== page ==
"Some of the values propagated by the imported films are neither wholesome nor desirable."

"The end result of the diffusion of such values will be the dilution of the integrity of national culture and the ultimate loss of authenticity in what passes as indigenous or native to the people of the country."

Why cinema is special

The report explains why cinema has to be nurtured and protected specially, and what is there in cinema, which makes it special in comparison with TV.

"In the age of TV, cinema acquires greater importance as a vehicle for the imaginative exploration of social and cultural conflicts and for the realistic articulation of experiences and thematic concerns that public broadcast media tend to shut out."

"Unlike television, cinema is universally acknowledged to be an authentic art form which has the capacity to produce works of lasting worth and significance," it says.

"Paucity of achievement should not obscure cinema's true potential in the realm of wholesome entertainment and meaningful art," the report pleads.

By its very nature, TV is more popular than cinema, because it is at home, right there in every sitting room across the island. It is on for many hours of the day, if not 24 hours, 365 days of the year.

To   attract and keep an audience, it has to have popular programmes. Therefore, TV cannot experiment much, nor can it be a stickler for cultural purity and quality.

It is only cinema, which can cater to the artistically discerning and set standards in entertainment and culture.

But this cannot be done without state support.

Peries points out that there is a lot of state control in France to ensure that French cinema and TV project French images and use the French language.

"Every cinema and TV channel in France has to give 65 per cent of its time to French productions or productions using the French language. American films are alright, provided they are dubbed in French," he says.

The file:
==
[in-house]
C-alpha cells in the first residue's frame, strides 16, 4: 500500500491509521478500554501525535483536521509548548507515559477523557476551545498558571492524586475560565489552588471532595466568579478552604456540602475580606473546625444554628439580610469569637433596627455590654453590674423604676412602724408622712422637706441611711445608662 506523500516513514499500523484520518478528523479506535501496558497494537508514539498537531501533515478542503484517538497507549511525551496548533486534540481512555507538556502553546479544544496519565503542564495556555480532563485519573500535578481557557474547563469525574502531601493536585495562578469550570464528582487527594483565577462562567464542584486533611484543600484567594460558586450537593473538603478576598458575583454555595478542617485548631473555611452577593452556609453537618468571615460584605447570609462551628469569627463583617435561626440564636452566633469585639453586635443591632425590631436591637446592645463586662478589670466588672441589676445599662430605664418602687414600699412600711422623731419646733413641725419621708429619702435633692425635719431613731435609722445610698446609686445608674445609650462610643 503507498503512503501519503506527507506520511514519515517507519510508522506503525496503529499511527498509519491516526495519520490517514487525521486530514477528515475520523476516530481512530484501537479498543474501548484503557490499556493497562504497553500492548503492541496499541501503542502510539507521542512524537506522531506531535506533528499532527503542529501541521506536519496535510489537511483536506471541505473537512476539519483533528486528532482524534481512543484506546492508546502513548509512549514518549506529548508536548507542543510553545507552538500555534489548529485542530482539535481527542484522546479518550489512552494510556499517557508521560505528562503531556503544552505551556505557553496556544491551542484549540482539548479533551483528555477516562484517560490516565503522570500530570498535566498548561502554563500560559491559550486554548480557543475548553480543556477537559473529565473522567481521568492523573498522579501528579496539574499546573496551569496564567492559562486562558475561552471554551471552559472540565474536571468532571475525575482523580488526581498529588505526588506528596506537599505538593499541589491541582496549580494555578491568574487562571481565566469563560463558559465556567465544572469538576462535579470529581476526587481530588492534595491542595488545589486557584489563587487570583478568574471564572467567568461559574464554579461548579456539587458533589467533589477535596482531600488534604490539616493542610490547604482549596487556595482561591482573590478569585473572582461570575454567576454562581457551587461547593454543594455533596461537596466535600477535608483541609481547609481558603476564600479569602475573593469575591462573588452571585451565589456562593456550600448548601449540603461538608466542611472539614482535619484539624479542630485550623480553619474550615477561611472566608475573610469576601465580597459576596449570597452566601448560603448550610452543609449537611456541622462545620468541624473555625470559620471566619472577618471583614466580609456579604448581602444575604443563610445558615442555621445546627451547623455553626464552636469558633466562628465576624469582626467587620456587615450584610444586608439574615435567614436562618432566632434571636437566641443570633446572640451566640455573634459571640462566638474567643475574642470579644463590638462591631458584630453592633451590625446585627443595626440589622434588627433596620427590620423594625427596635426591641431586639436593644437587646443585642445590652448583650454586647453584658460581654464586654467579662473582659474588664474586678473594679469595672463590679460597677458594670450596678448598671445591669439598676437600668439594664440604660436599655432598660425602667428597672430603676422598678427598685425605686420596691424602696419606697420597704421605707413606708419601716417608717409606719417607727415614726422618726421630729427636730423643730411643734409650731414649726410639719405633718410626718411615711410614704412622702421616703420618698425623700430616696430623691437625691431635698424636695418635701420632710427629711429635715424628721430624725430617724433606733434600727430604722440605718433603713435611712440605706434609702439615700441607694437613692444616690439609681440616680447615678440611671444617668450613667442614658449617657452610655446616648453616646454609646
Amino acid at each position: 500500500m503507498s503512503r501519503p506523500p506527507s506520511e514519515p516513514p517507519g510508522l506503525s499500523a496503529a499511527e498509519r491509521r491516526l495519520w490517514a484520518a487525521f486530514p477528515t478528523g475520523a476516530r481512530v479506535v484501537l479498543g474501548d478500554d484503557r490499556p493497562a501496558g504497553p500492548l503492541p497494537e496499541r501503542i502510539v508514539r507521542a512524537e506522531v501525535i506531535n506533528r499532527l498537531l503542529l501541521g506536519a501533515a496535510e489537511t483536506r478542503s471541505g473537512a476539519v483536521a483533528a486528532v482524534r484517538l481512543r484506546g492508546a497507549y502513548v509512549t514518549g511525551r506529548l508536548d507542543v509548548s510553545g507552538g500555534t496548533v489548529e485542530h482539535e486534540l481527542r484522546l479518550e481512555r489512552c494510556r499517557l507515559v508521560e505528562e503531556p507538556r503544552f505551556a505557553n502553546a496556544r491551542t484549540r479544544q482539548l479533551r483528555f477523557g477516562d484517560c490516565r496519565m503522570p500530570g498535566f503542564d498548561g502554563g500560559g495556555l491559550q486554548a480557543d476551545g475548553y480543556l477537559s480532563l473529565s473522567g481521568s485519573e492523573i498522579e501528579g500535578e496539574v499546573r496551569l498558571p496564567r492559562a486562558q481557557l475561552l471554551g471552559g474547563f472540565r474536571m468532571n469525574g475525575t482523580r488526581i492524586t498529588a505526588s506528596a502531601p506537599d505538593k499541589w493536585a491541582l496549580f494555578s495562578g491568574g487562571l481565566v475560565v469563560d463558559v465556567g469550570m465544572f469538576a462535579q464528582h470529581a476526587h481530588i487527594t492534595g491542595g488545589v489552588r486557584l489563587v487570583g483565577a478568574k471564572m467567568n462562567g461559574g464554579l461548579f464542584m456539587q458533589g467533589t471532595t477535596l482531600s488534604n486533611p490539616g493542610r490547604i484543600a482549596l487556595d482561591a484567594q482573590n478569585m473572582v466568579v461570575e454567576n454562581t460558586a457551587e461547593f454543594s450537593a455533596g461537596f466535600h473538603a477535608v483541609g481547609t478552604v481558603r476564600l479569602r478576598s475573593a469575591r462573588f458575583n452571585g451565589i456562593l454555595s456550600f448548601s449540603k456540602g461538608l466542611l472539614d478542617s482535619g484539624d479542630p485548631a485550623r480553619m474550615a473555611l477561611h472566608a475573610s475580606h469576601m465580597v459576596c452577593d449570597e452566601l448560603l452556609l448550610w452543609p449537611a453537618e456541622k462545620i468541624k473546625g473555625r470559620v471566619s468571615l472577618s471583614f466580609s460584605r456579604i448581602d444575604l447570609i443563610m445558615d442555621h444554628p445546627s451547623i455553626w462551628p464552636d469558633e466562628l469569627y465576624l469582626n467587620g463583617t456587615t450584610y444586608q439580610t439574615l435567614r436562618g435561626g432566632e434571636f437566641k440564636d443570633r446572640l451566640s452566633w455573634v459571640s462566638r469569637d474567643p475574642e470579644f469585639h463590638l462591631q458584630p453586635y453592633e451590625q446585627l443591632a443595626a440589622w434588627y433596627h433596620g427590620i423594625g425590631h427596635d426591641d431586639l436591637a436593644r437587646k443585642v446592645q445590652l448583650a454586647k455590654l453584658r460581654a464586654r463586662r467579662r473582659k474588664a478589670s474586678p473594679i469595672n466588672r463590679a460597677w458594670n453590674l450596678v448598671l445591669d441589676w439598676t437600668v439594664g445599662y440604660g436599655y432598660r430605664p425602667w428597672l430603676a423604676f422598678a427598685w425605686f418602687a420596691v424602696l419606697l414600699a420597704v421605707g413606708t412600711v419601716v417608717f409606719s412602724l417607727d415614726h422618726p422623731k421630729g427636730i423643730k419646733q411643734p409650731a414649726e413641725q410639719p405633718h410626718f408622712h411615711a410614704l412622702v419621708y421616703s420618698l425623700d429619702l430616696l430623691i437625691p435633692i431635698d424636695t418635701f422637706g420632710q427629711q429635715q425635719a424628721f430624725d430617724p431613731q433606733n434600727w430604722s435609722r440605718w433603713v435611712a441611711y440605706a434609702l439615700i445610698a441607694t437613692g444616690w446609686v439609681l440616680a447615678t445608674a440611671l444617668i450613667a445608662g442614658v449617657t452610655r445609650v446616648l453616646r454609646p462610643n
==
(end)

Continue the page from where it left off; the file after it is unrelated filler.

TV stations in France are expected to make films also. "Licenses are issued to French channels on the condition that they produce some films," Peries says.

Every country in Europe supports its film industry and keeps it going in the face of the American onslaught, he points out.

According to Thomas H Guback, author of The International Film Industry (Indiana University Press, 1969) American films had captured 95 per cent British market and 70 per cent of the French market by 1925.

From this time onwards all Western European governments have been involved directly or indirectly in the destinies of their national film industries.

Germany erected import barriers in 1925, Britain in 1927 and France followed suit.

Legitimising the role of the state, Guback says that the state is responsible for the maintenance and perpetuation of national heritage and culture.

It is the only institution of national heritage and culture. It is the only institution representative of the people and their traditions. 

French aid for small countries  

The French state has not only helped its own artistes, but those of other countries too, Peries points out.

"The South Fund in France promotes films in Asian countries. It has helped make 380 films. Akshraya, the Sri Lankan film made by Asoka Hendagama, was funded by the French government."

"My own film Wekanda Walawa (House by the Lake) was marketed by France's number one television channel," he says.

Ironically, "Wekanda Walawa" was released in Sri Lanka two years after it was produced, and was in the theatres here only for a month!

"The visual industry in Sri Lanka should give up importing things just because they are cheaper.

And the government must say that this issue has nothing to do with money," he submits.

Hindi and Tamil film's onslaught

The Bollywood film was a major threat to the Sri Lankan film industry in the 1960s.

A throttled local industry appealed to the government for help and the Regie Siriwardene committee was set up to look into the matter in 1965.

"Typically, the Hindi film is a high gloss product, rich in tinsel and glitter, proficient in craftsmanship but notoriously void at the core," said the 1985 Presidential Committee.

The report had recommended continuation of the 1977 ban on the import of Hindi films, and suggested that they be allowed to be screened in theatres only after the Sri Lankan film industry had been given a fair chance to get back on its own feet with the support of the state and the film goer.         

But now the National Film Corporation (NFC) has ceased to be the sole importer. In fact, import licenses had been sold to private parties during the regime of President JR Jayewardene in the 1980s itself.

Currently, private importers are having a field day and making hay with the increase in TV channels. Indian films are back with a bang, not in the theatres, but on TV screens.